Of Cars and Capital Flows: Mexican Central Bank Leader Discusses Auto Production, Global Challenges

December 17, 2015

Agustín Carstens, the governor of Mexico's central bank, Banco de Mexico

Dennis Lockhart and Agustín Carstens had discussed global economics before, first when they ran into one another in a European airport. But in early December, Carstens, the governor of Mexico's central bank, Banco de Mexico, and Atlanta Fed President Lockhart had a more substantive conversation when they reunited for a discussion before the World Affairs Council of Atlanta in early December.

At the Atlanta Fed's headquarters, the University of Chicago-educated Carstens discussed challenges facing emerging markets, his country's burgeoning automotive manufacturing industry, and what lies ahead for Mexico. These matters also interest the Atlanta Fed. The Reserve Bank's Americas Center studies economic, financial, and regulatory issues throughout Latin America, and its Miami Branch houses a team that examines domestic operations of Latin American financial institutions.

What's more, our nations are tightly linked not just geographically but also economically. Mexico is America's third-biggest trading partner in dollar terms. Mexico's 2014 gross domestic product (GDP) of $1.3 trillion ranks second in Latin America behind Brazil and 15th globally, according to the World Bank.

Manufacturing, energy reforms leading Mexican economy

Mexico's GDP will grow about 2.5 percent this year, Carstens predicted, and gain speed in the next couple of years. Key engines include an expanding manufacturing base and the privatization of Mexico's energy industry, which Carstens said has lagged in investment under government ownership as energy revenues were diverted into other federal programs. Energy sector reforms were officially launched in December 2013, ending 75 years of state monopoly in the oil and gas business.

Those reforms coincided with falling energy prices, which have proven a mixed blessing for Mexico, Carstens explained. Although lower fuel prices have dampened private investor interest in the newly opened energy sector, cheap natural gas has sharpened the global competitiveness of Mexican factories. For example, electricity prices in the country fell 30 percent last year because of inexpensive natural gas, the main fuel for the country's power plants and many factories.

Auto assembly sector growing quickly in Mexico

Auto manufacturing in particular is blossoming. "The auto sector is probably the key sector right now," Carstens said.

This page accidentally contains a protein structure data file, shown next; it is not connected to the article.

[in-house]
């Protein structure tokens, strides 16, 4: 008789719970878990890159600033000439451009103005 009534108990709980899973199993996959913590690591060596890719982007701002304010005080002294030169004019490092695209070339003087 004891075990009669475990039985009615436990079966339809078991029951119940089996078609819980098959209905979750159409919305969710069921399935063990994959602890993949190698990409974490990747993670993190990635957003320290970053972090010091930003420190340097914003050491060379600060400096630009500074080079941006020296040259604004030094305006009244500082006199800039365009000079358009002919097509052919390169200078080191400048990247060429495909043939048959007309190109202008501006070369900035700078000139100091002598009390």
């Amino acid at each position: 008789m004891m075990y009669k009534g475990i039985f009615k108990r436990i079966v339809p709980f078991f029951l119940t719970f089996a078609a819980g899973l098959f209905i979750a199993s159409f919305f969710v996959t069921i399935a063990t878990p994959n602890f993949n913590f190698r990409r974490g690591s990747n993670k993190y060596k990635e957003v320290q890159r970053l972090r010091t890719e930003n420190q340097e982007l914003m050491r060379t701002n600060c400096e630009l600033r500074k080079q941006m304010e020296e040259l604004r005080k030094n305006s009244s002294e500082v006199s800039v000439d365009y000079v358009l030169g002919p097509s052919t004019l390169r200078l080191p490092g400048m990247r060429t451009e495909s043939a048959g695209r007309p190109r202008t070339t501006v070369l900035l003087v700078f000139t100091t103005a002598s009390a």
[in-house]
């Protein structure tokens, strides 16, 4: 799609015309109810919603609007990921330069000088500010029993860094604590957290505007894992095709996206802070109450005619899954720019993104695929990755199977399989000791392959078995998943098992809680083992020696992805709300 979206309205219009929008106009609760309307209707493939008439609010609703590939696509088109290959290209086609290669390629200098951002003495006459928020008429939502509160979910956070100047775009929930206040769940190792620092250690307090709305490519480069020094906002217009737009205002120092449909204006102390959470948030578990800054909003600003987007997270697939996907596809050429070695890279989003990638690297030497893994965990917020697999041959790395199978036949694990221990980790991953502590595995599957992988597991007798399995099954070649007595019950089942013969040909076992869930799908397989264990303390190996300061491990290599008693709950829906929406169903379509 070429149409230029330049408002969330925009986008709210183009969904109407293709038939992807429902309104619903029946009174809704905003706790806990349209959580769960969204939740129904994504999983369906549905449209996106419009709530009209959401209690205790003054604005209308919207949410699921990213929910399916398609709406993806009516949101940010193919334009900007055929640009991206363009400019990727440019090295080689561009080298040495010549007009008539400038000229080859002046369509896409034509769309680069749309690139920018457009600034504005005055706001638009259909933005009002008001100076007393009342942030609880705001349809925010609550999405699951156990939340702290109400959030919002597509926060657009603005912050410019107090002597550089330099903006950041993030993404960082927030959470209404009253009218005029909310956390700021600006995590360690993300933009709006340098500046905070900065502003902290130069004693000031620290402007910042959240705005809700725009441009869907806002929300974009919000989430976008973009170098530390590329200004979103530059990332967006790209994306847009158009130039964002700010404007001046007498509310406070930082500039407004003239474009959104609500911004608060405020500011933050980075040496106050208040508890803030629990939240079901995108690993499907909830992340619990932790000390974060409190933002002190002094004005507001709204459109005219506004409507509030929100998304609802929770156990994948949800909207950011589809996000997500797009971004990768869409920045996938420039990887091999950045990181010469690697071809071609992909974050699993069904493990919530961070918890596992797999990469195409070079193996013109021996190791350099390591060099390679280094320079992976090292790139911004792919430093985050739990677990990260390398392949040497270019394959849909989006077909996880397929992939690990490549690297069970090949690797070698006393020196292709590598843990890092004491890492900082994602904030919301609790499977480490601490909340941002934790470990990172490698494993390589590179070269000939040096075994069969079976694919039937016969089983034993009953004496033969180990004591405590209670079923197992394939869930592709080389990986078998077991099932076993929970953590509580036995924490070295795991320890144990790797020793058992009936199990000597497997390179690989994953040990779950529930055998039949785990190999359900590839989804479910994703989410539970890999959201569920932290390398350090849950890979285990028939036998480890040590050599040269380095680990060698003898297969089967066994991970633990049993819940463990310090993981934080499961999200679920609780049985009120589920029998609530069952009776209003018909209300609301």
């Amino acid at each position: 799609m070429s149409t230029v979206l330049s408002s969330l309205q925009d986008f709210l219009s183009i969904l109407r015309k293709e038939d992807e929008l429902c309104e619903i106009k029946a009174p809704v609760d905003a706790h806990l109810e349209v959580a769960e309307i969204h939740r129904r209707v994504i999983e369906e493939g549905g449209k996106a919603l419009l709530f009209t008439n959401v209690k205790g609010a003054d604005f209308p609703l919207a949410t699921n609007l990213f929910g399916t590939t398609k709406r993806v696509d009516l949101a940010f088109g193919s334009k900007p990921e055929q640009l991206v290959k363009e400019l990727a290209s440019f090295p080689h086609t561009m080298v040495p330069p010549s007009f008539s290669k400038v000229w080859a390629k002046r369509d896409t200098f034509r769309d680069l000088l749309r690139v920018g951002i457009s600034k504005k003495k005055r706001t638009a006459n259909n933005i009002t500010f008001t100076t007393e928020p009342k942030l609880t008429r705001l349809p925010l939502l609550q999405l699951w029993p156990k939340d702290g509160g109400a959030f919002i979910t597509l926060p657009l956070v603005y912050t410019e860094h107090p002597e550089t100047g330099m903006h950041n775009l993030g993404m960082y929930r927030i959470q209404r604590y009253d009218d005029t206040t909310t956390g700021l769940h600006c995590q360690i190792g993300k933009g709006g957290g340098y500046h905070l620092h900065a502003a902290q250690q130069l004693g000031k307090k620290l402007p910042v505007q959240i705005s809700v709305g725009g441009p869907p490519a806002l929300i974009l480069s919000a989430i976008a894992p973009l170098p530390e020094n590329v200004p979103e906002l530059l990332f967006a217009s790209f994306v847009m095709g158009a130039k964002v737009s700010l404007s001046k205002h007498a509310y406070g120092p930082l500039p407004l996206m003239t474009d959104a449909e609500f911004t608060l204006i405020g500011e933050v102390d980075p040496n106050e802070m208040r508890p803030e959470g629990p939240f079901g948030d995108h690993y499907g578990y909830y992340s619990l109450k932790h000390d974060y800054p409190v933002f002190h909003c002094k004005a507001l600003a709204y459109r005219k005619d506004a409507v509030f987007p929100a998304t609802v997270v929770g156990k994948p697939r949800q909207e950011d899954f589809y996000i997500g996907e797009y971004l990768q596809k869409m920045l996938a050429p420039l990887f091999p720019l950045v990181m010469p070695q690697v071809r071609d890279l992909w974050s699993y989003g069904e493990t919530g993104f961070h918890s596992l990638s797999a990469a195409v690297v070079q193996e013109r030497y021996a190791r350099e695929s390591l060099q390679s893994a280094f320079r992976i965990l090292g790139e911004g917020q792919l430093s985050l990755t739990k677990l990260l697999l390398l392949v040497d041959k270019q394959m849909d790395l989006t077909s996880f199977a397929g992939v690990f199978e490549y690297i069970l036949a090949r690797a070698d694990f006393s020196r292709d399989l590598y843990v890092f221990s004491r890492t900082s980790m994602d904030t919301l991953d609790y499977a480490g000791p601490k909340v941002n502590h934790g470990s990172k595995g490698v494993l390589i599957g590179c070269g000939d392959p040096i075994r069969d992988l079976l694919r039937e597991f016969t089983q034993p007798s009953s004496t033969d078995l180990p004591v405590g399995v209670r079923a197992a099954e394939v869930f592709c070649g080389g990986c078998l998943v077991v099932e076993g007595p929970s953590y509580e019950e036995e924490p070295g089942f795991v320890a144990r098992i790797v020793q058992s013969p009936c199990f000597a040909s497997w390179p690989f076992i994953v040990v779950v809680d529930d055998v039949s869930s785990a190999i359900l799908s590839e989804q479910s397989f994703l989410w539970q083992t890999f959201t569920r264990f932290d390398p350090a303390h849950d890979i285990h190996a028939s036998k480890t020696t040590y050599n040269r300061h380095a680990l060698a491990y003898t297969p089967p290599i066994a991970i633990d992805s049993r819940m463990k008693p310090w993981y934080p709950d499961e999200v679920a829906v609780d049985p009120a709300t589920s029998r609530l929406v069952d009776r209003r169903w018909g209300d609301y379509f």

Production will total 3.5 million vehicles in 2015 and should reach 5 million by 2019, according to the Banco de Mexico governor. The 2019 figure would make Mexico the world's third-largest car producer after the United States and China.

Carstens cited three main reasons why Mexico's auto industry is flourishing: the arrival of three Korean assembly plants whose owners sought production sites where they could better compete with Japanese exporters benefiting from a falling yen; universities and the government have invested in training auto workers; and, again, lower natural gas prices.

As Mexican manufacturing has expanded, the country has become less dependent on its energy sector, though it is still critical, Carstens explained. Thirty years ago, oil and gas supplied 80 percent of Mexico's foreign exchange revenue. Today, Carstens said, that share has fallen to 10 percent. However, 30 percent of government revenue is still tied to oil and gas, he noted.

Challenges facing emerging economies

Mexico's economic outlook is generally bright, in Carstens's view, yet difficulties loom. The most fundamental concern for any economy today, he said, is to simultaneously sustain economic growth and financial stability. For developing economies in particular, like Mexico's, Carstens outlined three primary challenges:

  • Sluggish global economic growth. Carstens explained that although emerging markets have recovered from the global recession faster than advanced economies, emerging-market growth is slowing. And advanced economies generally continue to expand gradually, a troublesome trend for emerging markets because they benefit from strength in the developed world. Closest to home, Carstens emphasized that a strong U.S. economy boosts Mexico. One reason: Mexican goods exports to the United States totaled $318.7 billion in 2014, nearly 30 times the value exported to second-place Canada, according to United Nations data.
  • Slowing export revenues, especially resulting from falling commodity prices.Exports tend to be vital to developing economies because, for one, they lack robust consumer markets at home. Exports of goods and services equaled about a third of Mexico's GDP in 2014, compared with 14 percent for the United States. Carstens stressed that Mexico's economy is not commodity based, like many emerging markets, but rather is based on manufacturing. Indeed, although crude petroleum is Mexico's leading export product, the other leading exports are not commodities but cars, vehicle parts, delivery trucks, and computers.
  • Volatile capital flows. This year has been the worst ever for emerging markets in terms of capital inflows, Carstens said. Low interest rates in advanced countries like the United States for a while sent capital flowing into emerging markets in search of higher returns. Now, the flow of money has slowed thanks to a stronger U.S. economy and slowing emerging economies, Carstens said. Some investors move lots of capital quickly from one nation to another, and this volatility can push down the value of local currencies.
photo of Charles Davidson
Charles Davidson

Staff writer for Economy Matters